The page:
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Stability of quadratic functional equations in tempered distributions

Journal of Inequalities and Applications20122012:177

https://doi.org/10.1186/1029-242X-2012-177

Received: 12 September 2011

Accepted: 6 August 2012

Published: 16 August 2012

Abstract

We reformulate the following quadratic functional equation:

f ( k x + y ) + f ( k x y ) = 2 k 2 f ( x ) + 2 f ( y )

as the equation for generalized functions. Using the fundamental solution of the heat equation, we solve the general solution of this equation and prove the Hyers-Ulam stability in the spaces of tempered distributions and Fourier hyperfunctions.

Keywords

quadratic functional equationstabilitytempered distributionheat kernelGauss transform

1 Introduction

In 1940, Ulam [31] raised a question concerning the stability of group homomorphisms as follows: The case of approximately additive mappings was solved by Hyers [16] under the assumption that G 2 is a Banach space. In 1978, Rassias [25] generalized Hyers’ result to the unbounded Cauchy difference.

Let G 1 be a group and let G 2 be a metric group with the metric d ( , ) . Given ϵ > 0 , does there exist a δ > 0 such that if a function h : G 1 G 2 satisfies the inequality d ( h ( x y ) , h ( x ) h ( y ) ) < δ for all x , y G 1 , then there exists a homomorphism H : G 1 G 2 with d ( h ( x ) , H ( x ) ) < ϵ for all x G 1 ?

During the last decades, stability problems of various functional equations have been extensively studied and generalized by a number of authors (see [13, 14, 17, 19, 24, 27, 30]). In particular, the stability problem of the following quadratic functional equation
f ( x + y ) + f ( x y ) = 2 f ( x ) + 2 f ( y )
(1.1)
was proved by Skof [29]. Thereafter, many authors studied the stability problems of (1.1) in various settings (see [3, 4, 12, 18]). Usually, quadratic functional equations are used to characterize the inner product spaces. Note that a square norm on an inner product space satisfies the parallelogram equality
x + y 2 + x y 2 = 2 x 2 + 2 y 2
for all vectors x, y. By virtue of this equality, the quadratic functional equation (1.1) is induced. It is well known that a function f between real vector spaces satisfies (1.1) if and only if there exists a unique symmetric biadditive function B such that f ( x ) = B ( x , x ) (see [1, 13, 17, 19, 27]). The biadditive function B is given by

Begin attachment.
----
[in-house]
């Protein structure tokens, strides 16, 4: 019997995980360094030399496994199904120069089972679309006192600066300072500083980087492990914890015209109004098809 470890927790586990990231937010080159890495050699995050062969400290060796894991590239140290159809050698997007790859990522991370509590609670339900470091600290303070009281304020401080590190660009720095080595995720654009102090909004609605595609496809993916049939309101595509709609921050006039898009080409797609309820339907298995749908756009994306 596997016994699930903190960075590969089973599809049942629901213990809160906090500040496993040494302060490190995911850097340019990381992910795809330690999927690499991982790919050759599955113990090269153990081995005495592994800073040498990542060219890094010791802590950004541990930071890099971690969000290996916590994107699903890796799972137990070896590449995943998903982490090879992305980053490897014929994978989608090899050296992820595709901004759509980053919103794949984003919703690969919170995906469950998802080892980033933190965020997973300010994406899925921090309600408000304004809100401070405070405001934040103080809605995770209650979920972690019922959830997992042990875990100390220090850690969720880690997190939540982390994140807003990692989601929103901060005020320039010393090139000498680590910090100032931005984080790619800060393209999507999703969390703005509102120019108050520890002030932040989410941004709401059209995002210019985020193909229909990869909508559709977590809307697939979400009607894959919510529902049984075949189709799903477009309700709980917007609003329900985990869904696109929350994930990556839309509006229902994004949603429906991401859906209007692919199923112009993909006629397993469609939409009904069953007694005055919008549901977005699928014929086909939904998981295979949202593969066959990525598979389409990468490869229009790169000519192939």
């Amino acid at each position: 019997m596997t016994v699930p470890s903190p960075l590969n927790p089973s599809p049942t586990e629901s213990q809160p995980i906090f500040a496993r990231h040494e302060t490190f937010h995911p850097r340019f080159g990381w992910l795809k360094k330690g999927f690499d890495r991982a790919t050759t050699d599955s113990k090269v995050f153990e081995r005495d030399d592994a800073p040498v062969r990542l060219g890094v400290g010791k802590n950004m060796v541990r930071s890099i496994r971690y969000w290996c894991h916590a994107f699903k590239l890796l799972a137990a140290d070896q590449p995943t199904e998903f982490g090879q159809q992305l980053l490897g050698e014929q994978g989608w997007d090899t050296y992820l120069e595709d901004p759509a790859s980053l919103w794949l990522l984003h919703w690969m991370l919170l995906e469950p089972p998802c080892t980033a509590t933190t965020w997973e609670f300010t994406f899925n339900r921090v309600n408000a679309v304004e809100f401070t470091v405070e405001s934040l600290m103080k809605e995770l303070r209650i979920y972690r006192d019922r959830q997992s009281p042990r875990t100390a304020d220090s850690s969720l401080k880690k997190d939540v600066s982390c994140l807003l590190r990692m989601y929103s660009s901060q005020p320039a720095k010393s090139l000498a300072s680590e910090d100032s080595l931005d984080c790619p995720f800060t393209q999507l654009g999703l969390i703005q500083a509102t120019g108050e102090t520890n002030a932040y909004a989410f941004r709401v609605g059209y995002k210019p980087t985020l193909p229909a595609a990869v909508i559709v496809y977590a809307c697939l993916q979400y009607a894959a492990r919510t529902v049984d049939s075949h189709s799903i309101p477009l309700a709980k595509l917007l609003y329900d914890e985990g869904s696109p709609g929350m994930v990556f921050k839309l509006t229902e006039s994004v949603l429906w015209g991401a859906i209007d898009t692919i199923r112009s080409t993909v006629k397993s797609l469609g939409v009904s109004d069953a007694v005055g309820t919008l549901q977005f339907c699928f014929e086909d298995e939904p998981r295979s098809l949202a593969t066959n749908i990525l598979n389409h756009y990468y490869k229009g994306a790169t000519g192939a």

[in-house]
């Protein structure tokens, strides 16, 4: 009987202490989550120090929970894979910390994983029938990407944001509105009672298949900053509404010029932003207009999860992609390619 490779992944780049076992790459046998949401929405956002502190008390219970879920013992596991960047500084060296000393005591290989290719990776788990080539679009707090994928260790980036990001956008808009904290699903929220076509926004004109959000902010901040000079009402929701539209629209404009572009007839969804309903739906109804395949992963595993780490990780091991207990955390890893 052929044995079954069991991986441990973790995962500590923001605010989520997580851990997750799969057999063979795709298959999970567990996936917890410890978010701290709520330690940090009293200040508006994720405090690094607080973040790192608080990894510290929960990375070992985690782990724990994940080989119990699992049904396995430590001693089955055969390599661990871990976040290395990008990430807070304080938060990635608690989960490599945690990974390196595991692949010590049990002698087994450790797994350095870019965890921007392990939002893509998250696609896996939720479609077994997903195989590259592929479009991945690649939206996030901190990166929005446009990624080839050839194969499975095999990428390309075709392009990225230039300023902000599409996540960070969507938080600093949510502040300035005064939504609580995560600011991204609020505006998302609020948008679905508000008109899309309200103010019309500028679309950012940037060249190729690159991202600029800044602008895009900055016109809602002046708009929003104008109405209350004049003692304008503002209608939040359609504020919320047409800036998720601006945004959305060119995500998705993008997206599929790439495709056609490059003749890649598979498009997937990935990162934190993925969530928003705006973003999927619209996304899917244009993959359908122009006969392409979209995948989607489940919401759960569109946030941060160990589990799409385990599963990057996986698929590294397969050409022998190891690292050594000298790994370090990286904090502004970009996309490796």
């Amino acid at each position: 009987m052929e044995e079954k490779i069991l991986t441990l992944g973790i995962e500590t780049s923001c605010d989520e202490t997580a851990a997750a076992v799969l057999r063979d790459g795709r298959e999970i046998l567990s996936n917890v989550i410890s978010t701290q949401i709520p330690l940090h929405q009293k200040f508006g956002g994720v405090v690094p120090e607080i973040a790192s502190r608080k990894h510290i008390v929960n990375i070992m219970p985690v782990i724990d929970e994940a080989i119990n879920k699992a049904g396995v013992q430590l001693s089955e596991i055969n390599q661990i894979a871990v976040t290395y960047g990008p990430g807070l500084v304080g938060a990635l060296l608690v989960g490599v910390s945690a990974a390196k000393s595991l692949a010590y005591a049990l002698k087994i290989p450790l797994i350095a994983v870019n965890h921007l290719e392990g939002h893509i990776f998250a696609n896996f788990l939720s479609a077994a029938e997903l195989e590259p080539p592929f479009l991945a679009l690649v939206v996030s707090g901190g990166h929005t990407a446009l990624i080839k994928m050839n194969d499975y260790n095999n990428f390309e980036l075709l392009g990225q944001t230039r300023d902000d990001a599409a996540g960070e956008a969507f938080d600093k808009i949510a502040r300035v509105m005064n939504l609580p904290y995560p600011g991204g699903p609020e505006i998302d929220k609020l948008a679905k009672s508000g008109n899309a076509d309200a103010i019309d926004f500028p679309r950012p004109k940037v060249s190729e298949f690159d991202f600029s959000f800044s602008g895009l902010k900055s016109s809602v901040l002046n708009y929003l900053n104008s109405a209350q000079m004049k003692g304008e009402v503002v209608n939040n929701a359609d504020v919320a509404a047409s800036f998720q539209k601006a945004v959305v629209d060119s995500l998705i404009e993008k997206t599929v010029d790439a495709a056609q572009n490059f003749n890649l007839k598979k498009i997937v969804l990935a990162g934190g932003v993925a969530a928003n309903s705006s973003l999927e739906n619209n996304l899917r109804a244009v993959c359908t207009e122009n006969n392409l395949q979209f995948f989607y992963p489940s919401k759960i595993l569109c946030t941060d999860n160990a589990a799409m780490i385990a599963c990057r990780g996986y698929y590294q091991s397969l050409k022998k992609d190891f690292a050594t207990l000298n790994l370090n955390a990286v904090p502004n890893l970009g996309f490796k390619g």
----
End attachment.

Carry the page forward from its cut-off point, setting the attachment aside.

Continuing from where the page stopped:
B ( x , y ) = 1 4 ( f ( x + y ) f ( x y ) ) .
Recently, Lee et al. [21] introduced the following quadratic functional equation which is equivalent to (1.1):
f ( k x + y ) + f ( k x y ) = 2 k 2 f ( x ) + 2 f ( y ) ,
(1.2)

where k is a fixed positive integer. They proved the Hyers-Ulam-Rassias stability of this equation in Banach spaces. Wang [32] considered the intuitionistic fuzzy stability of (1.2) by using the fixed-point alternative. Saadati and Park [26] proved the Hyers-Ulam-Rassias stability of (1.2) in non-Archimedean L -fuzzy normed spaces.

In this paper, we solve the general solution and the stability problem of (1.2) in the spaces of generalized functions such as S of tempered distributions and F of Fourier hyperfunctions. Using pullbacks, Chung and Lee [8] reformulated (1.1) as the equation for generalized functions and proved that every solution of (1.1) in S (or F , resp.) is a quadratic form. Also, Chung [7, 11] proved the stability problem of (1.1) in the spaces S and F . Making use of the similar methods as in [711, 22], we reformulate (1.2) and the related inequality in the spaces of generalized functions as follows:
(1.3)
(1.4)
where A, B, P, and Q are the functions defined by
A ( x , y ) = k x + y , B ( x , y ) = k x y , P ( x , y ) = x , Q ( x , y ) = y .

Here, denotes the pullback of generalized functions and the inequality v ϵ in (1.4) means that | v , φ | ϵ φ L 1 for all test functions φ. We refer to [15] for pullbacks and to [2, 711] for more details of the spaces of generalized functions.

As results, we shall prove that every solution u in S (or F , resp.) of Eq. (1.3) is a quadratic form
u = 1 i j n a i j x i x j ,
where a i j C . Also, we shall prove that every solution u in S (or F , resp.) of the inequality (1.4) can be written uniquely in the form
u = 1 i j n a i j x i x j + μ ( x ) ,
where μ is a bounded measurable function such that
μ L { ϵ 2 , k = 1 , ( k 2 + 1 ) ϵ 2 k 2 ( k 2 1 ) , k 2 .

2 Preliminaries

In this section, we introduce the spaces of tempered distributions and Fourier hyperfunctions. Here, we use the n-dimensional notations. If α = ( α 1 , , α n ) N 0 n , where N 0 n is the set of nonnegative integers, then | α | = α 1 + + α n , α ! = α 1 ! α n ! . For x = ( x 1 , , x n ) R n , we denote x α = x 1 α 1 x n α n and α = ( / x 1 ) α 1 ( / x n ) α n .

2.1 Tempered distributions

We present a very useful space of test functions for the tempered distributions as follows.

Definition 2.1 ([15, 28])

An infinitely differentiable function φ in R n is called rapidly decreasing if
φ α , β = sup x R n | x α β φ ( x ) | <
(2.1)
for all α , β N 0 n . The vector space of such functions is denoted by S ( R n ) . A linear functional u on S ( R n ) is said to be a tempered distribution if there exists the constant C 0 and the nonnegative integer N such that
| u , φ | C | α | , | β | N sup x R n | x α β φ |

for all φ S ( R n ) . The set of all tempered distributions is denoted by S ( R n ) .

We note that, if φ S ( R n ) , then each derivative of φ decreases faster than | x | N for all N > 0 as | x | . It is easy to see that the function φ ( x ) = exp ( a | x | 2 ) , where a > 0 belongs to S ( R n ) , but ψ ( x ) = ( 1 + | x | 2 ) 1 is not a member of S ( R n ) . It is known from [5] that (2.1) is equivalent to